Money Doesn't Grow on Trees, But Gold Certainly Does, According to Aussie Scientists

While money may not grow on trees, gold certainly does, according Aussie researchers. A new study reveals that the roots of eucalyptus trees have the ability to draw up tiny gold particles from deep within the soil, and the gold eventually collects in the leaves and branches. 

Although it would hardly be worth the effort to harvest the trace amounts of gold from the trees, the more important finding is that the precious metal in the leaves is a certain indicator of the presence of valuable gold deposits 100 feet or more below the surface.

"If you had 500 eucalyptus trees growing over a gold deposit, they would only [yield] enough gold… to make a wedding ring,’’ said geochemist Mel Lintern, who headed up the research on behalf of the Commonwealth Scientific and Industrial Research Organization.

"There might be tons of gold underneath and yet the amount of gold in the tree is very small.’’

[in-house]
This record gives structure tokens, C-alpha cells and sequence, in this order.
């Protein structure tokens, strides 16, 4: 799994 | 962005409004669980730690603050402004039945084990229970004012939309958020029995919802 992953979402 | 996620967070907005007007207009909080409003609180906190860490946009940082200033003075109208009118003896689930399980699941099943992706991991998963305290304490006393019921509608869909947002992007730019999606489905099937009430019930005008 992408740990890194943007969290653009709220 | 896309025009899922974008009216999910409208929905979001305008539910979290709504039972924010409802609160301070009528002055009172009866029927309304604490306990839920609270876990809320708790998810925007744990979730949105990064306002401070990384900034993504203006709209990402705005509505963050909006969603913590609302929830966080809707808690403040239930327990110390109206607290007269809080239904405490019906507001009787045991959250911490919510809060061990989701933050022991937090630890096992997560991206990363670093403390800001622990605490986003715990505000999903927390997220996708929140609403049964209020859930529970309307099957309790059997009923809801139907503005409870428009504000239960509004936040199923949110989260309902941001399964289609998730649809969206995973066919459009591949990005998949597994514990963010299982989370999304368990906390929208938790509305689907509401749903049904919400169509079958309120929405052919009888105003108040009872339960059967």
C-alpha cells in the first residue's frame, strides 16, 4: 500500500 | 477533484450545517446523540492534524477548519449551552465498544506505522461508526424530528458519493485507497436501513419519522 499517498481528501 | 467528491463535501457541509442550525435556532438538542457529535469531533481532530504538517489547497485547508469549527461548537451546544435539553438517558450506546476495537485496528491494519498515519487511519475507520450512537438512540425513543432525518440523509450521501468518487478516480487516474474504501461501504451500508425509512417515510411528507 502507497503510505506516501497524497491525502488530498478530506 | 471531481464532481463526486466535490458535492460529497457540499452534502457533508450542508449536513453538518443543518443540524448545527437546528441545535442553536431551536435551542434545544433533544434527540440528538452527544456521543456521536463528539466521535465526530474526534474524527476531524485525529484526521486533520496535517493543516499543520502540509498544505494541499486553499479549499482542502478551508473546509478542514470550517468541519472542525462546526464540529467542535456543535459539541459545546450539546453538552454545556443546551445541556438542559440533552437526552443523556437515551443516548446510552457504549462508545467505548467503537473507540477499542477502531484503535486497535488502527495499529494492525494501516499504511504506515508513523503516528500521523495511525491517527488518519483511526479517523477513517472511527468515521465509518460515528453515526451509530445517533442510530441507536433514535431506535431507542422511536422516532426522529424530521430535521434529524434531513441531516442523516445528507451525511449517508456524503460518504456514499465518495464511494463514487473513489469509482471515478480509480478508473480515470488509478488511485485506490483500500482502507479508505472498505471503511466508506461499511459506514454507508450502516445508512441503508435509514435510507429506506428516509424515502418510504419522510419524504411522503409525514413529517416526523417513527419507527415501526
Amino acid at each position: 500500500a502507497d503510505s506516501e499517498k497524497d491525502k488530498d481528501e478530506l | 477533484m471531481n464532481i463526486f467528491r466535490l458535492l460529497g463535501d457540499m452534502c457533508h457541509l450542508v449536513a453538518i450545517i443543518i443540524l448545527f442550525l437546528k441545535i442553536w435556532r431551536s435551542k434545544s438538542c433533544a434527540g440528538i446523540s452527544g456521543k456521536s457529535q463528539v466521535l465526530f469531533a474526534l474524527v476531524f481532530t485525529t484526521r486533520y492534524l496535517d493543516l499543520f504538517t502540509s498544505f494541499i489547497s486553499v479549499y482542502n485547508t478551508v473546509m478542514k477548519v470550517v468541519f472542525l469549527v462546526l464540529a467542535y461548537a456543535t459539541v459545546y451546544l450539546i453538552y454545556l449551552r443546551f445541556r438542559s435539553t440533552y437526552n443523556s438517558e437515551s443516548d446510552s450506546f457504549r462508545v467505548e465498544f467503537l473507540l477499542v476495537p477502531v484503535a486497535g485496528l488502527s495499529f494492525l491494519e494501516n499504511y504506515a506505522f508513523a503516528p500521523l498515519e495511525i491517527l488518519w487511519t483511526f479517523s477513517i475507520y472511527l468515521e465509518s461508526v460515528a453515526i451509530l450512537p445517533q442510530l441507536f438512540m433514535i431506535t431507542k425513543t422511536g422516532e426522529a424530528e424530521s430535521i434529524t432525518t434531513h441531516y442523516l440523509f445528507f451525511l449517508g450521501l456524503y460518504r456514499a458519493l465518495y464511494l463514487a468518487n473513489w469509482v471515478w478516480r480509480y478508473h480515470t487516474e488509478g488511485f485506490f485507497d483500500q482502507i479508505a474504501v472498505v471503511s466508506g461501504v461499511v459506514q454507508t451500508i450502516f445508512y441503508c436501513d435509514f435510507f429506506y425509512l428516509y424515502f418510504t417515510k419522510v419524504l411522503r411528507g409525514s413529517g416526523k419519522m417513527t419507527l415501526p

Lintern contends that analyzing the gold content of trees in Australia — or anywhere else in the world — is a far more efficient, cost-effective and eco-friendly way of testing areas for potential gold exploration. Mining companies usually drill test holes to locate gold ore deposits, and a single exploratory drill hole could cost tens of thousands of dollars.

Because the gold particles are about one-fifth the diameter of a human hair, the Australian scientists had to use a synchrotron, a vast room-sized machine that uses X-rays to map the various elements present in a sample.

The same equipment also can be used to test for other elements, such as platinum, zinc and copper.

"As far as we know, this is the first time that anyone has seen gold in any biological tissue and it just happens to be a eucalyptus leaf,’’ Lintern said.

Gold is toxic to plants, which may explain why the eucalyptus trees moved much of the gold they absorbed from the ground to their leaves, said Lintern. Via this process, the trees can easily shed the gold deposits.

The results of Lintern’s research were published last week in the journal Nature Communications.
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